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A 30-year plan for infrastructure is coming

Photo: Todd Strode-Penny owner of TSP Construction, Minister Chris Bishop, THCL Chair Brendan Duffy.   Photography Vicki Timpson THCL 

When it comes to infrastructure, the current minister in charge has his eyes set well beyond the Government’s term.

Infrastructure Minister Chris Bishop identified the ability to plan as a weakness that needed to be rectified, during a meeting with business leaders in Horowhenua this week.

He said that planning needed to span decades.

“One thing we do not well is plan ahead, but we are working on a 30-year plan for infrastructure with the Infrastructure Commission, a body set up by the previous Labour Government with cross-party co-operation,” Bishop said.

He said the commission was an independent crown entity tasked with formulating a credible plan with a priority list. 

“Infrastructure is a big focus for us and yes we are looking at combined public and private partnership to push some of the projects through earlier than planned.”

On the Ōtaki to North of Levin highway, Bishop said: “Ō2NL is an absolute bottom line commitment for us, we will build it, we will fund it ... we have an aggressive plan for roading with 14 new roads of significance around the country. They save lives and unlock communities.”

Dubbed the minister of everything by Horowhenua Mayor Bernie Wanden, Bishop, the Minister of Housing, Minister for Infrastructure, Minister Responsible for RMA Reform, Minister for Sport and Recreation, Leader of the House, and Associate Minister of Finance, was in Levin to talk about aspects of his portfolio.

Wanden said he was optimistic for the future of the region now that the expressway was secured. “We are well placed to meet the challenge ahead,” he said.

Bishop commented on Horowhenua being a growing and very important region for the country. 

He said the Government was doing everything possible to right the ship by controlling spending and debt, which is painful.

Government spending increased by 83 per cent over the past six years, he said.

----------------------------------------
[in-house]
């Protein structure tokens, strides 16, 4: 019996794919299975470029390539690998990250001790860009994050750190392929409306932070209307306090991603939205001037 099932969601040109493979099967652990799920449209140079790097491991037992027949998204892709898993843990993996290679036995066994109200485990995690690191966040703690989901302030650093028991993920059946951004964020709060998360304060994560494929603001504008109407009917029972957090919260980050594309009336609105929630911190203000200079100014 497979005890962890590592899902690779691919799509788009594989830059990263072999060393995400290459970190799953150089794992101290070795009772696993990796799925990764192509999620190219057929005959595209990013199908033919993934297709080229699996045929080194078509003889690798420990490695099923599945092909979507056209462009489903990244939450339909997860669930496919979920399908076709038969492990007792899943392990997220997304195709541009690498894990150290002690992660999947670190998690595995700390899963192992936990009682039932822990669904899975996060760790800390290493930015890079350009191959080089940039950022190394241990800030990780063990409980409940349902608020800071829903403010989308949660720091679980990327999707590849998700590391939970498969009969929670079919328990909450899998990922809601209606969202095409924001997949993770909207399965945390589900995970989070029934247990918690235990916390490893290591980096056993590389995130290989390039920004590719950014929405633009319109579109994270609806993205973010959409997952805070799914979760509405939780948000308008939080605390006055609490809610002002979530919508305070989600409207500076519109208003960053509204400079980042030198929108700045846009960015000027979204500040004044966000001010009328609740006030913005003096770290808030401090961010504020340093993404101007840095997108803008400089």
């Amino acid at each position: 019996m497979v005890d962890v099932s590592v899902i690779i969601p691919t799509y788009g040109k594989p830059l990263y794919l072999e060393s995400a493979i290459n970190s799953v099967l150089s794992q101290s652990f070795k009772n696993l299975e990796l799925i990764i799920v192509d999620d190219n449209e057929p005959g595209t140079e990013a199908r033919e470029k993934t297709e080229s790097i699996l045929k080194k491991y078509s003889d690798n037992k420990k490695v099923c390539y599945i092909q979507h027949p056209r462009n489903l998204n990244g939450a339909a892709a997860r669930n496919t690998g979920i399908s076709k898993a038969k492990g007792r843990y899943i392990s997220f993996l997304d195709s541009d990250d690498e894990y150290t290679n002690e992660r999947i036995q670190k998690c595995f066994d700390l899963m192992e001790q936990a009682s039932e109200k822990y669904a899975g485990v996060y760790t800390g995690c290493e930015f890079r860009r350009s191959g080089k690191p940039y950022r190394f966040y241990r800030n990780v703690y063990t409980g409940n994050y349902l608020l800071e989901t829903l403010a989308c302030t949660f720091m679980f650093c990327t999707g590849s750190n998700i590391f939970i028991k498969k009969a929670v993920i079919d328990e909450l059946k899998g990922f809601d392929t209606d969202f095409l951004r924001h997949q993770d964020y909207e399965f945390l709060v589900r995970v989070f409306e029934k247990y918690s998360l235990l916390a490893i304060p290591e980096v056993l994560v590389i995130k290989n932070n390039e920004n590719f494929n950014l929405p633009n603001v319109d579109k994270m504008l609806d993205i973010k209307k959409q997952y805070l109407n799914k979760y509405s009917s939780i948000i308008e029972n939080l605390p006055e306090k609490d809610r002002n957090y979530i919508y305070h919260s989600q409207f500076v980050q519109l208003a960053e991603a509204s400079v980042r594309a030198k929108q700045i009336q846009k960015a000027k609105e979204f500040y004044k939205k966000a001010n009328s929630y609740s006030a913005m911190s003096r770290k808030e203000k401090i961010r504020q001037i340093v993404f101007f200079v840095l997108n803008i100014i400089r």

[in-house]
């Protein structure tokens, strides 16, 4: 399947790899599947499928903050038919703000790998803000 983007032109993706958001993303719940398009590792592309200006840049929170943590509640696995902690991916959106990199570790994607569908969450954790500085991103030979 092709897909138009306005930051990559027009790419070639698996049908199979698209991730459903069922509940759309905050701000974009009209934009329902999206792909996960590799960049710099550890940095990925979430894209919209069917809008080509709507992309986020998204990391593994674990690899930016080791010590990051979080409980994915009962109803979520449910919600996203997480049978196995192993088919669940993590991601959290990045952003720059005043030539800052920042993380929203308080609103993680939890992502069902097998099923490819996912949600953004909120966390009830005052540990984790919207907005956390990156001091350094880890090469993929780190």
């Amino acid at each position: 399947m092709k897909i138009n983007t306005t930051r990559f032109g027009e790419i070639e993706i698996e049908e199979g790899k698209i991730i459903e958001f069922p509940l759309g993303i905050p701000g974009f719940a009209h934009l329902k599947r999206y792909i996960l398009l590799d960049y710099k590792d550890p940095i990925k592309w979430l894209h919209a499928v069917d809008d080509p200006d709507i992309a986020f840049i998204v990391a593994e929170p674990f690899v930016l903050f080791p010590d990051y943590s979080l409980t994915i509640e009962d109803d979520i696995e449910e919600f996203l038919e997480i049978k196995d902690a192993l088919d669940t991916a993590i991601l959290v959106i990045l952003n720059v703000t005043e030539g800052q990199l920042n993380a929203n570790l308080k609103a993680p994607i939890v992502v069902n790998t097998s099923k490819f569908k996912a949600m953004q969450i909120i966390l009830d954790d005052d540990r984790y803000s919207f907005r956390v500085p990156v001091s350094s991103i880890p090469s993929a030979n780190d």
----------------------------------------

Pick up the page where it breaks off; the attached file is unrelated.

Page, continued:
“The economy hasn’t grown in the last two years. We now pay more in interest repayments than we pay for health, education and police force combined. Some of that spending was due to Covid-19 and necessary, but the Government just kept on spending.

“We are going for growth. Growth can solve most problems, at the moment we have 4 per cent each year.

“We need more nurses, policemen, teachers, midwives, correction officers, not consultants and contractors. The gravy train is over. It will take years to turn this around,” Bishop said.

“Reducing public service is a deliberate decision, there are 18,500 more back office staff that there were six years ago and we want them on the frontline. Christopher Luxon has said he wants this to be a government of infrastructure: and that includes roads, rail, water services, and electricity.”

Spending is deliberately conservative and that will be revealed in next month’s Budget, Bishop said.

"Ō2NL is an absolute bottom line commitment for us, we will build it, we will fund it".

When it comes to housing he said the Government is thinking of apartments and medium density housing. 

“We need to go up. Housing is too expensive to build, too expensive to develop and too expensive for people to get access to home ownership.

“We are making changes to the RMA to make it faster and cheaper to do anything. Plan changes and subdivisions take too long. It takes eight years to get consents through for a windfarm and two years to build it, for example. It takes too long and costs too much.”

Consents for new infrastructure are currently costing $1.3 billion a year, he said. “By the end of 2026 we will have a new RMA, which will be freedom-enhancing, based on property rights,” he said.

He gave high praise to local MP Tim Costley, who was instrumental in getting both Bishop and the Prime Minister in Levin this week.

“He is a very vocal advocate for you and constantly pipes up in caucus.”